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Changing Active Partition Can Make Your System Unbootable
Article ID: 228004 - View products that this article applies to.
This article was previously published under Q228004
NoticeThis article applies to Windows 2000. Support for Windows 2000 ends on July 13, 2010. The Windows 2000 End-of-Support Solution Center
(http://support.microsoft.com/?scid=http%3a%2f%2fsupport.microsoft.com%2fwin2000)is a starting point for planning your migration strategy from Windows 2000. For more information see the Microsoft Support Lifecycle Policy
When you use the Windows Disk Management snap-in tool to mark your primary partition as active, the computer may not start up if the partition marked as active does not contain the Windows boot files (or boot files for another operating system).
NOTE: When this happens, you may receive the error message when you try to start the computer:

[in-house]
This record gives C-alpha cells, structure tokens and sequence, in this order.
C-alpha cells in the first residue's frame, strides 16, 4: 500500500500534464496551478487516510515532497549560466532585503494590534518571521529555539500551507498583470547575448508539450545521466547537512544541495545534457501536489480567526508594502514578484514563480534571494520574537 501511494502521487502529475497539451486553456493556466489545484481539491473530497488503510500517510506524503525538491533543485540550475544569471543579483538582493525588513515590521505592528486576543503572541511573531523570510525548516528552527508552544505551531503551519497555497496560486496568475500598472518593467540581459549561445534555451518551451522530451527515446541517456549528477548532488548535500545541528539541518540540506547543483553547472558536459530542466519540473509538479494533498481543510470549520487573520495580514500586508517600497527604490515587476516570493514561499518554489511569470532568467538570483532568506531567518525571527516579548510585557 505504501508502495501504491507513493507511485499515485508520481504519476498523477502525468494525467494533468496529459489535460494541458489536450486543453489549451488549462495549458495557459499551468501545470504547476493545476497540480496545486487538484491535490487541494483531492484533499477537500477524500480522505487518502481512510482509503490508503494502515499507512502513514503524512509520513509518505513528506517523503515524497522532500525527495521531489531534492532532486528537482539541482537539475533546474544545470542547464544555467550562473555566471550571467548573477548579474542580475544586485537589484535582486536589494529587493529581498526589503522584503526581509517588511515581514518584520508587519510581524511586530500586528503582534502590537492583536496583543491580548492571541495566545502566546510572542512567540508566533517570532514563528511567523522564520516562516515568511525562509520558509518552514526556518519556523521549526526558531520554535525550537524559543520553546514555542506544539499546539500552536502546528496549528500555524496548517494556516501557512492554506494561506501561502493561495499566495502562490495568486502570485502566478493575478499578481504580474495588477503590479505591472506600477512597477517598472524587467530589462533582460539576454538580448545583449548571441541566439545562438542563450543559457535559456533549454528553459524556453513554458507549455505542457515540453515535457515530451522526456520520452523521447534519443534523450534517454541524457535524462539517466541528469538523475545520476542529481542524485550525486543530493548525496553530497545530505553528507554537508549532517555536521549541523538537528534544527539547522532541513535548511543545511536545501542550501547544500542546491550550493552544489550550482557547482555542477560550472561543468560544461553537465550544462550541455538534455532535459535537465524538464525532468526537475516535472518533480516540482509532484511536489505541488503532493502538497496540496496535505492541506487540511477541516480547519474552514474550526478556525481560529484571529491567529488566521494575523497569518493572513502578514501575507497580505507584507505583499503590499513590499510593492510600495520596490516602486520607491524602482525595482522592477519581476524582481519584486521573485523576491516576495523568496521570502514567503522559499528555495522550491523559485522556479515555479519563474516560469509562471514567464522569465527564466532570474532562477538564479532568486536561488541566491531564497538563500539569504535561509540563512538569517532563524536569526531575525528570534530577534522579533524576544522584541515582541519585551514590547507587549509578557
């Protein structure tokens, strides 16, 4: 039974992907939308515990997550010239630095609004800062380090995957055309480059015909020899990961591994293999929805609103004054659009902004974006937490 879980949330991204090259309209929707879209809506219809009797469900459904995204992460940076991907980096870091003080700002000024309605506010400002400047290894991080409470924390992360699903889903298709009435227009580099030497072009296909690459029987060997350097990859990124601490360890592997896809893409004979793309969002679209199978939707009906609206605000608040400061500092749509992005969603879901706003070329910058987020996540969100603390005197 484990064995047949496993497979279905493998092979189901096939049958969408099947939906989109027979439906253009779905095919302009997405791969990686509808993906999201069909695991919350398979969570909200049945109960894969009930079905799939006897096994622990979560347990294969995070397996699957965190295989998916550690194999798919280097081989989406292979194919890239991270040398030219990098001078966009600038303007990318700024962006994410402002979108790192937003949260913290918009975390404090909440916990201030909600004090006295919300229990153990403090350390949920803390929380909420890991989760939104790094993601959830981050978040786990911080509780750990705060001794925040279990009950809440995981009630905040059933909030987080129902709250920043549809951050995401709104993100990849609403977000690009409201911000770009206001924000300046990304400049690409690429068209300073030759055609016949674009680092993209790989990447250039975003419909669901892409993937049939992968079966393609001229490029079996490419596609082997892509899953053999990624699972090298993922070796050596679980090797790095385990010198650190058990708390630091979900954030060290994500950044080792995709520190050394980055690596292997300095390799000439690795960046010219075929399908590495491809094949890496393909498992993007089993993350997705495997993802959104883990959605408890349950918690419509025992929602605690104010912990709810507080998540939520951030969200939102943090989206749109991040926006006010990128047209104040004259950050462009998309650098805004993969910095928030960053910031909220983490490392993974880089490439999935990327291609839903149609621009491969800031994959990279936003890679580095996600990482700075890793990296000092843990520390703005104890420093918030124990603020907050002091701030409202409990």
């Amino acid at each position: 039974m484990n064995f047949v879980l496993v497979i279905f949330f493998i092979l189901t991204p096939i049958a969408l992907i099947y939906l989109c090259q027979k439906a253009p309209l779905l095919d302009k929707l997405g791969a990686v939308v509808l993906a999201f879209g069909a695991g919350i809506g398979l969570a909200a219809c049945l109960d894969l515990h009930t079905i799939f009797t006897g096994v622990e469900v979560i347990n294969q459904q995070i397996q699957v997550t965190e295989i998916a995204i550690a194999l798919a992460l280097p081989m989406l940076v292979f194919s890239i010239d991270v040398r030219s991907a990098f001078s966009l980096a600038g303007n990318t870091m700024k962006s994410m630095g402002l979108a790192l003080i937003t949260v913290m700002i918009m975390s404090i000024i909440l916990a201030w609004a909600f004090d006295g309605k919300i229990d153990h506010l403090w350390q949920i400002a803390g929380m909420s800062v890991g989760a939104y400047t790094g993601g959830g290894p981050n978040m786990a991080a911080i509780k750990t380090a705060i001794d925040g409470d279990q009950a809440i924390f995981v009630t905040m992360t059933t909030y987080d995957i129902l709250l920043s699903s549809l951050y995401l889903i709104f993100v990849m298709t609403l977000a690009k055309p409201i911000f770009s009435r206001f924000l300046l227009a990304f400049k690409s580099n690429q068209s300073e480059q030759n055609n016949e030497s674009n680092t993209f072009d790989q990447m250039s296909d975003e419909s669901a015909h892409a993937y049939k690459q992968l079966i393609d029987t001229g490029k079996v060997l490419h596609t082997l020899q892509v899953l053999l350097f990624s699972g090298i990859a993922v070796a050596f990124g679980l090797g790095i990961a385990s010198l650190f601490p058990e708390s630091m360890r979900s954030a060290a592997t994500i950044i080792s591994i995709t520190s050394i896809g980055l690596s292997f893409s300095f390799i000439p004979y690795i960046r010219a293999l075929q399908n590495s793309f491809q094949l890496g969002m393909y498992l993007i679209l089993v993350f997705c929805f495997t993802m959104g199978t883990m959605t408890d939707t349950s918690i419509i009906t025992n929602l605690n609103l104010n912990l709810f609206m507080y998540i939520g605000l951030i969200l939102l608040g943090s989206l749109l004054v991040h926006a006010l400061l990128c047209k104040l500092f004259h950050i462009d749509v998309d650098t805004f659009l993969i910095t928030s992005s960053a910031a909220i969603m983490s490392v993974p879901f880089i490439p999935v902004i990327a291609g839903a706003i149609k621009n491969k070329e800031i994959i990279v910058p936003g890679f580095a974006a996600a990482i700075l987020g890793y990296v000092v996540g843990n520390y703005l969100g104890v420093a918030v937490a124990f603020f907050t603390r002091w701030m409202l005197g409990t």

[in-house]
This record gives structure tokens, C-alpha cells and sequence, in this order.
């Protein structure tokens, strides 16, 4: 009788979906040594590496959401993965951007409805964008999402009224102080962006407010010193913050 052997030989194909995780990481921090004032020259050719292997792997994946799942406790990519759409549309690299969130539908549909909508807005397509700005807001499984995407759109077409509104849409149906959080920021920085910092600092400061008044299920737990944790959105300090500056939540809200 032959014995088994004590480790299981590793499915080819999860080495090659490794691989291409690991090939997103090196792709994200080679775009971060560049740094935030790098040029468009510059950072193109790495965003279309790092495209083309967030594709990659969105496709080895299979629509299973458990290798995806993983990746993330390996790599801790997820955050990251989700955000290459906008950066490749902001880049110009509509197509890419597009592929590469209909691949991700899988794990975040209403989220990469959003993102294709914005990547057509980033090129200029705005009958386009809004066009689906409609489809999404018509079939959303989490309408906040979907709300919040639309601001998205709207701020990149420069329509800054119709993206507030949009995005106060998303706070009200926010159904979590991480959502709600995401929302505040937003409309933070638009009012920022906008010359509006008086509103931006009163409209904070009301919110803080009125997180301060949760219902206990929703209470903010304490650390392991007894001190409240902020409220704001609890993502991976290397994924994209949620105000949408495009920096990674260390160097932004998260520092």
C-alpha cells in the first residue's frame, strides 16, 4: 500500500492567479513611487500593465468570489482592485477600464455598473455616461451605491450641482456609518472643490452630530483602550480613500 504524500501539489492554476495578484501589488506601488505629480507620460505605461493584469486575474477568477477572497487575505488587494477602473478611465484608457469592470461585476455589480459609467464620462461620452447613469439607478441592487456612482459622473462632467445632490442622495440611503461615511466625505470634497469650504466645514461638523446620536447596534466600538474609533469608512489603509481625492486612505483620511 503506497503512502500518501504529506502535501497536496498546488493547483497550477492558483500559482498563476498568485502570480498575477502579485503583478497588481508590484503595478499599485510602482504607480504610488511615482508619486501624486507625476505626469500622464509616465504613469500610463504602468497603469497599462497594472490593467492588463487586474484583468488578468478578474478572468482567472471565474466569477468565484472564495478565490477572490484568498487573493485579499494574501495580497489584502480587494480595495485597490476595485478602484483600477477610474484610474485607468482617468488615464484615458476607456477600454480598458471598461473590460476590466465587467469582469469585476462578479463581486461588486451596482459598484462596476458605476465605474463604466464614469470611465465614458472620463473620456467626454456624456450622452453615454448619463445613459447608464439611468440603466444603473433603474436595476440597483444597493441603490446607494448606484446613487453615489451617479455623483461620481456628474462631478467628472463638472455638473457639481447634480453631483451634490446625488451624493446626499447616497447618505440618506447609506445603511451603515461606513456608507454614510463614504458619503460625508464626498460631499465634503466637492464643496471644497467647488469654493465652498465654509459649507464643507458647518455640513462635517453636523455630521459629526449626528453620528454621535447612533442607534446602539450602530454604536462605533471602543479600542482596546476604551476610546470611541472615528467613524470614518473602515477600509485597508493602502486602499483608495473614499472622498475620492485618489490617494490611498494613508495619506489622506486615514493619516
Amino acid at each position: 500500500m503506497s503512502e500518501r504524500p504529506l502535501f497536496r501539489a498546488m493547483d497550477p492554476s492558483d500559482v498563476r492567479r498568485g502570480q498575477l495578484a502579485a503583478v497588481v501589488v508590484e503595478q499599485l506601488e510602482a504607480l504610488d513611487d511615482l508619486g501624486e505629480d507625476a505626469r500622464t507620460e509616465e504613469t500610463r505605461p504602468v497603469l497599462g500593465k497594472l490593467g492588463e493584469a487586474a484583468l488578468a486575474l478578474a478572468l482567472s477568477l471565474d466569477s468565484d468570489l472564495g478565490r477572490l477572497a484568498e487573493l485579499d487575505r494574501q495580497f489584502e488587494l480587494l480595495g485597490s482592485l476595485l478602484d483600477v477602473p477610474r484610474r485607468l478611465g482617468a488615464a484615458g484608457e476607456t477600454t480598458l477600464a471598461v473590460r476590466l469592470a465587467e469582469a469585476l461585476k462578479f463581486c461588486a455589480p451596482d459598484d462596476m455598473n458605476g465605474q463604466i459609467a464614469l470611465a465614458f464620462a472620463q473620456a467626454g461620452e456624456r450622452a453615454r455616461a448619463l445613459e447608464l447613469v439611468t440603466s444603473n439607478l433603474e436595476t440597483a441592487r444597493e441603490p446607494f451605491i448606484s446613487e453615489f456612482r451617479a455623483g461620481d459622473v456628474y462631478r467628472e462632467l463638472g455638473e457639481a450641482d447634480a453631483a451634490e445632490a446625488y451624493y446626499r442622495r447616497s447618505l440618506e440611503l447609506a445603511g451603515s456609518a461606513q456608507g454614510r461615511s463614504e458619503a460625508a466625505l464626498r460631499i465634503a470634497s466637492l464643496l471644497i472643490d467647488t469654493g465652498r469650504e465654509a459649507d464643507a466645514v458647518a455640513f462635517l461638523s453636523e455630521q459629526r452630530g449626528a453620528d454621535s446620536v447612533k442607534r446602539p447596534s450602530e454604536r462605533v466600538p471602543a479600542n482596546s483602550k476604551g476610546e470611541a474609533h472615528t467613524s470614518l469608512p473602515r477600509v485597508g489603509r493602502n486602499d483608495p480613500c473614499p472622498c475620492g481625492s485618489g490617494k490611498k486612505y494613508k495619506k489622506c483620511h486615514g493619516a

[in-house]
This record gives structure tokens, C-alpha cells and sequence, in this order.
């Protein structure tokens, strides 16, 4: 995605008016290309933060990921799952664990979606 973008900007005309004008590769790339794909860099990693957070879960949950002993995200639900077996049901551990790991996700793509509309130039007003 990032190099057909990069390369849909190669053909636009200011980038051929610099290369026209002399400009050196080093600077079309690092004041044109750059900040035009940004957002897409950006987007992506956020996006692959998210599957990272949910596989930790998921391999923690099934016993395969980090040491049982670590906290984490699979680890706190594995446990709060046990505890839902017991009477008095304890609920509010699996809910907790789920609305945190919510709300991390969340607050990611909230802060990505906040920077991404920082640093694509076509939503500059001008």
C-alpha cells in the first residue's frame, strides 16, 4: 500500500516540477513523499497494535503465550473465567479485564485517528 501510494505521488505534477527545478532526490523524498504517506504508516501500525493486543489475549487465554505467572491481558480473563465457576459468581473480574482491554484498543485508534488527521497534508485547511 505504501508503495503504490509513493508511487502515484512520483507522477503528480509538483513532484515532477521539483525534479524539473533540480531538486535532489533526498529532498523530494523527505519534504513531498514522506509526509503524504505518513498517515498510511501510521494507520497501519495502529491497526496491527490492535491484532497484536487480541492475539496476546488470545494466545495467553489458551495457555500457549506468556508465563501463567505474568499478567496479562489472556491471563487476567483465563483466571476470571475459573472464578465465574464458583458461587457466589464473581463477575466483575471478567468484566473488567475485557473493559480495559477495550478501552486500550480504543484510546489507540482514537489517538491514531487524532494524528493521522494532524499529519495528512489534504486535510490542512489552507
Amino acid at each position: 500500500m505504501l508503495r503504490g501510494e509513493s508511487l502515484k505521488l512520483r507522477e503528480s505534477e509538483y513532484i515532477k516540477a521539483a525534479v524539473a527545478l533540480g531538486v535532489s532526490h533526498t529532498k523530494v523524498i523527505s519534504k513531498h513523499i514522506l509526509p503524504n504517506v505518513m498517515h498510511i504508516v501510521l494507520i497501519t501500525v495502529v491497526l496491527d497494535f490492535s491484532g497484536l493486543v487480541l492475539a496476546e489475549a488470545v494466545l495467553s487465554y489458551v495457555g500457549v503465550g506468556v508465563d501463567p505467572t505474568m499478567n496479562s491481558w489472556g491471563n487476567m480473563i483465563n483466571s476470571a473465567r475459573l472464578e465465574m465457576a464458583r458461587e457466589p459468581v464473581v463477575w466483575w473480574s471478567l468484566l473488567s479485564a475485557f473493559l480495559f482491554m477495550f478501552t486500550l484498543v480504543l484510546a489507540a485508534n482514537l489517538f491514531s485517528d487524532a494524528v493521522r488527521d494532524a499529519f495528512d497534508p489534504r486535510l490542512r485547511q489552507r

NTLDR is missing
This problem occurs because on Intel-based computers, the system partition must be a primary partition that has been marked as active for startup purposes. This partition must be located on the disk that the computer gains access to when starting up the computer. There can be only one active system partition at a time. If you want to use another operating system, you must first mark its system partition as active before restarting the computer.
To resolve this problem, perform one of the following: